Materials and Demos

Venice.

Boston University Venice Workshop on Natural Pigments, October 2015 During our Venice worskshop, we were invited to give a demonstration to students at Boston University in Venice. The lecture covered egg tempera and natural pigments at the core of our research: iron gall and sepia ink, saffron, verdigris. Students were able to experiment with these pigments in a hands-on demonstration. Special thanks to Professor Riccardo Giacomini, Program Coordinator Elena Zago, and Elisabetta Convento, Director of the Boston University Venice program. Pictures by Elena Zago.

 

Assisi.

Making Elderberry Ink

Assisi.

Making Vine and cherry pits black pigments

Dublin.

Ancient and Medieval Pigments Demonstration at the 9th International Experimental Archeology Conference, University College Dublin, in January 2015.

http://www.ucd.ie/archaeology/eac9/

Plymouth.

Making Cochineal Pigment

Venice.

Boston University Venice Workshop on Natural Pigments, October 2014 During our Venice worskshop, we were invited to give a demonstration to students at Boston University in Venice. The lecture covered egg tempera and natural pigments at the core of our research: iron gall and sepia ink, saffron, verdigris. Students were able to experiment with these pigments in a hands-on demonstration. Special thanks to Professor Luca De Gaetano, Program Coordinator Elena Zago, and Elisabetta Convento, Director of the Boston University Venice program.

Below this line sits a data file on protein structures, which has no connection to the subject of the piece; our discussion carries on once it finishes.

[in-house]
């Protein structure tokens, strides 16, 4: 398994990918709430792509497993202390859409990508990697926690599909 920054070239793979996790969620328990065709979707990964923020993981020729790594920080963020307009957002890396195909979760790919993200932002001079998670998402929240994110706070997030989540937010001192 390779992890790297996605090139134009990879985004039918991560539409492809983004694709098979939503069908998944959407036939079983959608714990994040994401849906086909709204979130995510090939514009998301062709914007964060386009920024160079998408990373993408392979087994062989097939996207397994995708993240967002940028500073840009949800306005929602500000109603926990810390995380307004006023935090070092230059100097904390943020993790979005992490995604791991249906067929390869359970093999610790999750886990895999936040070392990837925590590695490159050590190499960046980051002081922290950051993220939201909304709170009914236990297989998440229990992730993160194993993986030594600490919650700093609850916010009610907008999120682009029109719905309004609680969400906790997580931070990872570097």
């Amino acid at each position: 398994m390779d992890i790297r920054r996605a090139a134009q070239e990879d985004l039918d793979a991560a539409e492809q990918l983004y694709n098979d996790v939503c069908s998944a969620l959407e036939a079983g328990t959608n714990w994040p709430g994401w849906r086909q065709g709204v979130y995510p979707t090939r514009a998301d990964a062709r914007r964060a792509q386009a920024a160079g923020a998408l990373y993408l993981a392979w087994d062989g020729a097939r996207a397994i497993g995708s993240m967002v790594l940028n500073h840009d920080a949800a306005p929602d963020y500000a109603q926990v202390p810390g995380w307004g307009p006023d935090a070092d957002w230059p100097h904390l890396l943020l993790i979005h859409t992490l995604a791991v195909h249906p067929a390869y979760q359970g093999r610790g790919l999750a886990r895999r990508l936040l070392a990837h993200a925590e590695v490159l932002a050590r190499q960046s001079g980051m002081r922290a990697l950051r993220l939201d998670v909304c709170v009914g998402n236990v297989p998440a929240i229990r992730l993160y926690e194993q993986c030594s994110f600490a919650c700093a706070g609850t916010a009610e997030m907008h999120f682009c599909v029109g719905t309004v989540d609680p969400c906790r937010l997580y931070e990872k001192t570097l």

Plymouth.

Making Bone Black Pigment from Roasted Chicken Bones The beautiful puzzle piece ones are vertebrae. Not entirely black, but will make a rich brownish dark grey.

Plymouth.

Medieval Cooking and Color Experiments: Green Sauce and Lamb Shoulder with Bacon Green ingredients: parsley, sage, pepper, cloves, nutmeg, cinnamon, ginger, garlic, verjuice.

Tarano.

Making Black Pigment from Apricot Pits

Venice.

Making Cuttlefish Ink, or Sepia

Tarano.

Making Vine Black, or Vine Charcoal Clippings from my San Giovese vines are tied in bundles, placed in an oven safe ceramic pot, and sealed. They are then cooked on hot coals of a dying fire, about 8 hours. The result is a deep blue-black for drawing or to be ground for pigments with oil or tempera.

Making Iron Gall Ink Locally sourced galls ferment for 14 days. Iron sulfate and gum arabic are added. The result is a dark brown ink with good staining property.

More here.